How to Write a Grant

Introduction: How to Write a Grant

Some people don’t understand fully what a grant is. Essentially, a grant is money given to an individual, business, or other organizations. The money is given for a specific purpose and does not need to be repaid. It’s not the same as a donation, where money is given for a general purpose. There are multiple steps on writing an effective grant. Altogether, a grant has 9 components.

Step 1: Needs Statment

The first component is the need statement. It should describe a clear relationship with the mission and purpose of an organization. Focus on a need that can be responded to. Use factual information and statistics

Step 2: Goals and Objectives

The next component of the grant is goals and objectives. A goal is a broad-based statement of the ultimate result of the change being undertaken. Objectives are much more narrowly defined than goals. An objective is a measurable, time-specified result that the organization expects to accomplish as part of the grant. When writing this part, make sure to tie back to the need statement. Also allow plenty of time to accomplish the objective. Decide how to measure the outcomes.

Step 3: Methods

Methods is the next part of a grant. A method is a detailed description of the activities an organization will implement to achieve the objectives. When writing the methods section, tie back to your objectives page and need statement. Explain how you picked your methods. Ensure the methods are congruent with the resources asked for in the budget.

Step 4: Evaluation

Preparing the evaluation component is next. An evaluation is a process that determines the effectiveness and efficiency of a project. There are two main types of evaluations, quantitative and qualitative. Some questions to think of when writing this component are: What is the purpose of the evaluation? How will the findings be used? What will you know after the evaluation that you didn’t know? How does one know if the project succeeded?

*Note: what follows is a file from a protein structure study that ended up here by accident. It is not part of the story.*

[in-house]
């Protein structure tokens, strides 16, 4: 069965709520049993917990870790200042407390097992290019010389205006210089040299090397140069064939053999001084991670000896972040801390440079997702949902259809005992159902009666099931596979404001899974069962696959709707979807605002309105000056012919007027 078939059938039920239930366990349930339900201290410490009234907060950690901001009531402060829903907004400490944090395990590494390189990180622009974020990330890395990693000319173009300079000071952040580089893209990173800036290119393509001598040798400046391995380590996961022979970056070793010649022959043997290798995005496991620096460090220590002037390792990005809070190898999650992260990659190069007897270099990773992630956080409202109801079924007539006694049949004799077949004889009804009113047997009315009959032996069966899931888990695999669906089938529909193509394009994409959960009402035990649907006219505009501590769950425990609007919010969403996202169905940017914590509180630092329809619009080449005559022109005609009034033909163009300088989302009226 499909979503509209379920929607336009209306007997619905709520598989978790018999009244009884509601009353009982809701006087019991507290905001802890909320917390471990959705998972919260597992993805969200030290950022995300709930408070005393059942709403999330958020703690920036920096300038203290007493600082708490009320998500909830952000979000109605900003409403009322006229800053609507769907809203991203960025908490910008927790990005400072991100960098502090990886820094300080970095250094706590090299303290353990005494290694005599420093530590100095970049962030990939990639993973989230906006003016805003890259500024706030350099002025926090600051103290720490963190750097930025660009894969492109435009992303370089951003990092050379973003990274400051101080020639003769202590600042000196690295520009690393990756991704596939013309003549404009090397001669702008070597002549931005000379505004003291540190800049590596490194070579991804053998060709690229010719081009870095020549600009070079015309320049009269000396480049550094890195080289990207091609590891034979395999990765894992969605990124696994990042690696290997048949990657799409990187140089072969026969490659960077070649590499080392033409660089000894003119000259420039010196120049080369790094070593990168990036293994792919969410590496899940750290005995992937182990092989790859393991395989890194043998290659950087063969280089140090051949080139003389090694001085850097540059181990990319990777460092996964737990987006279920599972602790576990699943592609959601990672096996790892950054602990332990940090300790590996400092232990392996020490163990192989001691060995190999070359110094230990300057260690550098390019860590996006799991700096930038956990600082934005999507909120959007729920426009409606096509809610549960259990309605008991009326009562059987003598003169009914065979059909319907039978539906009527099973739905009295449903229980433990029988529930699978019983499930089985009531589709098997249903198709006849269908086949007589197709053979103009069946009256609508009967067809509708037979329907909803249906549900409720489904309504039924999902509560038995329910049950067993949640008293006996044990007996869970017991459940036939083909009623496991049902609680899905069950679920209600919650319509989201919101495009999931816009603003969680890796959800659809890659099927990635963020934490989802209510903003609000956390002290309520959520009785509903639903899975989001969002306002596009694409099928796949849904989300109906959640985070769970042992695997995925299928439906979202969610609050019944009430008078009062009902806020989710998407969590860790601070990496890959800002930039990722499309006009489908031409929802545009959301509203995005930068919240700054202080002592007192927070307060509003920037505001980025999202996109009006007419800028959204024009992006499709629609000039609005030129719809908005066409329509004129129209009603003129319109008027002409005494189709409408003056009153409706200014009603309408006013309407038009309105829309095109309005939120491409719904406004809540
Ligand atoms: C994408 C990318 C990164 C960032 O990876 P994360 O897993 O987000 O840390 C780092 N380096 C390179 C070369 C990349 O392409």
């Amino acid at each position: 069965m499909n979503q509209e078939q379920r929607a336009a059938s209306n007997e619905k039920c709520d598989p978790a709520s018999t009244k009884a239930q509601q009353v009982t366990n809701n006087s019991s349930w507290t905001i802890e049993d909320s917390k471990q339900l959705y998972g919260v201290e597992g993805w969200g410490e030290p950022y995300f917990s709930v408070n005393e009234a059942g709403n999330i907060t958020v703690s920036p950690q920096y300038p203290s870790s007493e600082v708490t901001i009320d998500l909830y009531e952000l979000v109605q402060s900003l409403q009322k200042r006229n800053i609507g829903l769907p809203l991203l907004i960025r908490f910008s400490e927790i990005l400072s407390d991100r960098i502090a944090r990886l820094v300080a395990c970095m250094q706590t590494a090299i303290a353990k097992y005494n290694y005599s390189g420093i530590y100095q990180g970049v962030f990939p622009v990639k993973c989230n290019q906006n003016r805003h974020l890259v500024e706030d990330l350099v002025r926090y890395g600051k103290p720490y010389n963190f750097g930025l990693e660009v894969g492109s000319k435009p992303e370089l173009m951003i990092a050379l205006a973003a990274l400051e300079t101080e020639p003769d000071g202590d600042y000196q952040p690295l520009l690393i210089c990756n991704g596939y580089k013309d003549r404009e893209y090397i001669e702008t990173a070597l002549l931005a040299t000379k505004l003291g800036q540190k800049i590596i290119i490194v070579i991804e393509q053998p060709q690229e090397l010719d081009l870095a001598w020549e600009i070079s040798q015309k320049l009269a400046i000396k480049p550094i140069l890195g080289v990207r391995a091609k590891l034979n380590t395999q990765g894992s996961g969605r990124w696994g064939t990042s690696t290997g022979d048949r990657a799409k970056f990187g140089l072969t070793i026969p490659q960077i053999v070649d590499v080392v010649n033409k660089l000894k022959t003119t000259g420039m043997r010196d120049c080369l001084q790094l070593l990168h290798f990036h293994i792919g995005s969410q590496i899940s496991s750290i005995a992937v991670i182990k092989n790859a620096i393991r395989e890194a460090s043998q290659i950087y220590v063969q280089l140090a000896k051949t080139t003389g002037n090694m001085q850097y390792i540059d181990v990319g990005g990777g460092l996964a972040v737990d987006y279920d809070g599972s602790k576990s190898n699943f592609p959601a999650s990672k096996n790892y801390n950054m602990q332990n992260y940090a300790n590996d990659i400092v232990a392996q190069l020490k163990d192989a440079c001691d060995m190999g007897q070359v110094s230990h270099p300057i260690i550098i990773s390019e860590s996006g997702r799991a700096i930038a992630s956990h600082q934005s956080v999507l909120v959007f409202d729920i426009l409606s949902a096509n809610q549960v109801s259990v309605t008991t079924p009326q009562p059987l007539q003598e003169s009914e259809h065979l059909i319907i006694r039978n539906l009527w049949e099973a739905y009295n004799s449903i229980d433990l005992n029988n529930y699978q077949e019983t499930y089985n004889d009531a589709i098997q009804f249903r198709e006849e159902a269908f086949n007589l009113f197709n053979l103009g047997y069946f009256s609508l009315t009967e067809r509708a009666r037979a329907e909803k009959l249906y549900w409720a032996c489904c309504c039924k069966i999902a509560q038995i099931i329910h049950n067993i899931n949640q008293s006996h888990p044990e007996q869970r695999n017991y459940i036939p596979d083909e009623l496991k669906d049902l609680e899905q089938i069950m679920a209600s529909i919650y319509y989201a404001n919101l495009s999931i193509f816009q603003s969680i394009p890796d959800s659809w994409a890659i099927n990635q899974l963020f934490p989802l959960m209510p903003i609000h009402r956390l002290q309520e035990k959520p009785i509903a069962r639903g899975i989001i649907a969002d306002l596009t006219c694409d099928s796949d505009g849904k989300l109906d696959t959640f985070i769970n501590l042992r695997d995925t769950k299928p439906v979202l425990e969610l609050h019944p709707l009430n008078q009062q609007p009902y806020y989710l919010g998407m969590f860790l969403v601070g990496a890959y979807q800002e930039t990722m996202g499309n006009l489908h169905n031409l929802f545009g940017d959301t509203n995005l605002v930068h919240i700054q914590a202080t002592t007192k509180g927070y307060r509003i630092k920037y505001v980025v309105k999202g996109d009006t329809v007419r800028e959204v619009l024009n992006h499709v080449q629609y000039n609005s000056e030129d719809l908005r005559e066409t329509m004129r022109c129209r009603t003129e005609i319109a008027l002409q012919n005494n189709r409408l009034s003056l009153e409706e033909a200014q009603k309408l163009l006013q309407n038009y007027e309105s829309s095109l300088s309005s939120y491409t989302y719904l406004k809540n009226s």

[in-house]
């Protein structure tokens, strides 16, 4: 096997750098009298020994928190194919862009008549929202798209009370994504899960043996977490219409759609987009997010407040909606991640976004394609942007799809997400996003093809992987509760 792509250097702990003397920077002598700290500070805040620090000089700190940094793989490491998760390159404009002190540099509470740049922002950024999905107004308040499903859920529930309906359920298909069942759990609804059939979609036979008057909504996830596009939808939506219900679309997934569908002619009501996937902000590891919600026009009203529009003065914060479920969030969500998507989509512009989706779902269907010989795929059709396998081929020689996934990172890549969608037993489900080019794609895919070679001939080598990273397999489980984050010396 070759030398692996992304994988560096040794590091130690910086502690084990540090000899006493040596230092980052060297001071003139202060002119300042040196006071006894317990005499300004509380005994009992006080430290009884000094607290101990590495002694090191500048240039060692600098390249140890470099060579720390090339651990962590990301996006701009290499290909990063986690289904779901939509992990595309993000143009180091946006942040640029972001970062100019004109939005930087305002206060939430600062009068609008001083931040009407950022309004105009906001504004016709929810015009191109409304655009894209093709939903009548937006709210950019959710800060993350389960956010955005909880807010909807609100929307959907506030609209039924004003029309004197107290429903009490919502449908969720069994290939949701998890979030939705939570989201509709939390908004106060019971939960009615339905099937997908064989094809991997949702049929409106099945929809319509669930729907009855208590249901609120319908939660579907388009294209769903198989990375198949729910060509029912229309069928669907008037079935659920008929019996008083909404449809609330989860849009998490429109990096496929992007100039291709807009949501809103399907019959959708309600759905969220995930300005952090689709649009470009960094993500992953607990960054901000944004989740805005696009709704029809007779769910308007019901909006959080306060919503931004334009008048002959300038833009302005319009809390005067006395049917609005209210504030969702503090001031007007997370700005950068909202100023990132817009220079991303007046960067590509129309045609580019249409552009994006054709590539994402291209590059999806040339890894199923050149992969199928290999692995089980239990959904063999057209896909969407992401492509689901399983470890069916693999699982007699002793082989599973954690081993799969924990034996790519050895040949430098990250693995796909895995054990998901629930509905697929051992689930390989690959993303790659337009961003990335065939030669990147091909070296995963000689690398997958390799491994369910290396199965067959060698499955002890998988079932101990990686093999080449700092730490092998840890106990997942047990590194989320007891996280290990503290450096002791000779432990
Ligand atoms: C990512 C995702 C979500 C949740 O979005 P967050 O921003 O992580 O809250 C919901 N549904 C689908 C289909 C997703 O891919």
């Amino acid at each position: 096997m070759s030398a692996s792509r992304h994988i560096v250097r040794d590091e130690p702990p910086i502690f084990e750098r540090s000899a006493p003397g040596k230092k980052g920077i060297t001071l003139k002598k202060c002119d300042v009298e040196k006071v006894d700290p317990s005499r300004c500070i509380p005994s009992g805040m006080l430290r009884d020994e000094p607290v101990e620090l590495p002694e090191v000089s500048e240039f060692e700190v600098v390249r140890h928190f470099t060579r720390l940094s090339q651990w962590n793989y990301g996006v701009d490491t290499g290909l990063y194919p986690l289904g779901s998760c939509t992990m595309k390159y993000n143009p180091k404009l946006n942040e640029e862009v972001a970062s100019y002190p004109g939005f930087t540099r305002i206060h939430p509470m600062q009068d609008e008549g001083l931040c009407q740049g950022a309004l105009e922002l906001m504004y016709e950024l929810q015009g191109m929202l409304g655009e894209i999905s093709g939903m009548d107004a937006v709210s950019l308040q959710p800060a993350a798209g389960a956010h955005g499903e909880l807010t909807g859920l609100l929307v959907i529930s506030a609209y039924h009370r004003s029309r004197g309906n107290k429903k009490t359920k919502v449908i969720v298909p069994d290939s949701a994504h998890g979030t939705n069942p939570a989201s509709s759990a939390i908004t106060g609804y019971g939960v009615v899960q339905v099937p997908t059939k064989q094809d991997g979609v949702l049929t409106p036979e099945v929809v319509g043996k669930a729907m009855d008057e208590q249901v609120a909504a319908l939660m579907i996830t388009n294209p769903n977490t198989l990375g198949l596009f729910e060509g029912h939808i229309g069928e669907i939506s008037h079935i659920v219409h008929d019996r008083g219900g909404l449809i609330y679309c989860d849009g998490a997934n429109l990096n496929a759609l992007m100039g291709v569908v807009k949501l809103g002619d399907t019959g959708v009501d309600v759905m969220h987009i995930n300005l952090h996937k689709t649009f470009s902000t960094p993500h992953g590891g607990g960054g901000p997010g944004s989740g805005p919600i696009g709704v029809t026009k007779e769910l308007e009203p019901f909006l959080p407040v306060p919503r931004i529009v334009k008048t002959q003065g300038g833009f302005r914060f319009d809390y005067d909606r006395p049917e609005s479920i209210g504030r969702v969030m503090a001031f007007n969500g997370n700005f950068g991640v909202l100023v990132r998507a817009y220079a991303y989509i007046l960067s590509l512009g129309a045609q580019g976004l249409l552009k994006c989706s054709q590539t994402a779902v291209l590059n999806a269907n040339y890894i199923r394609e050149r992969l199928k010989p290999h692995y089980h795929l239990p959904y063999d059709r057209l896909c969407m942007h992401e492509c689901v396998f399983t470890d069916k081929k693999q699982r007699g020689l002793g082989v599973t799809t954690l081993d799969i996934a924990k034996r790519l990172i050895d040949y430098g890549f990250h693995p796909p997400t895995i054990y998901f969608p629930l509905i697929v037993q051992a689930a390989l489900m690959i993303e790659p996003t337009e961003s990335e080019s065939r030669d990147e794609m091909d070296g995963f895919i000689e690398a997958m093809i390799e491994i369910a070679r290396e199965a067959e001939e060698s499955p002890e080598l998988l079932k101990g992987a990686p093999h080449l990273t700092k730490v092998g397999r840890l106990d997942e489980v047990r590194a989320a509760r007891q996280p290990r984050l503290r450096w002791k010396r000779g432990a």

Step 5: Sustainability

Although some funders may not directly ask for this next part, it’s always good to include it. Where will you find your future funding? Developing sustainability strategies is the next part. The more specific it is, the better.

Step 6: Budget

The next part is the budget. The steps in the budgeting process goes as follow: Establish the budget period, estimate expenses, decide whether and how to include overhead costs, estimate the donated goods and services, estimate anticipated revenue, and make sure to look the budget over!

Step 7: Background

When writing the organizations background, describe how the organization provides community services and that the organization is financially secure. Begin by explaining when and why the organization was founded. Use appropriate testimonials and data to increase credibility.

Step 8: Summary

The components of the proposal’s summary go as follow: Identity of the applicant, specific purpose of the grant, qualifications to carry out this purpose, anticipated end result, amount of money requested, and total project budget. When writing this, decide on key points and put stress on them.

Step 9: Cover Letter & Appendices

When the grant is almost complete, write a cover letter. It should say the organization making the request, the support of the board of directors, and the specific financial request. After the cover letter, do the appendices. The appendices should contain: organization’s IRS 501©(s), a list of board members, organizations overall budget for the last fiscal year, organization brochure, organization’s current newsletter, the annual report, long-range plan, a list of any other funding sources, and letters of support.

Step 10: Letter of Intent

The last thing to do is write the letter of intent.It will be the first page in the proposal. Fundamentally, it’s a shortened version of the overall grant. It should give the donor a good idea of whether or not the project aligns with their interests.

Step 11: Final Steps

When all of these steps are put together, a grant is born. The proposal should be anywhere from 5-20 pages long, it all depends on the project at hand. When the final touches are being added, there’s a few things that need to be in the grant. There should be page numbers, the appendices need to be clearly marked, make an appendices page that lists the appendices. If the grant is over 20 pages, add a table of contents. Only one proposal (the original one) should be mailed. The proposal goes in a pocket folder and the cover letter should be paperclipped on the outside of the folder. Paper clip all the pages together (never staple them). The appendices go in the left-hand pocket of the folder. Avoid a flashy folder, a solid color one works fine.

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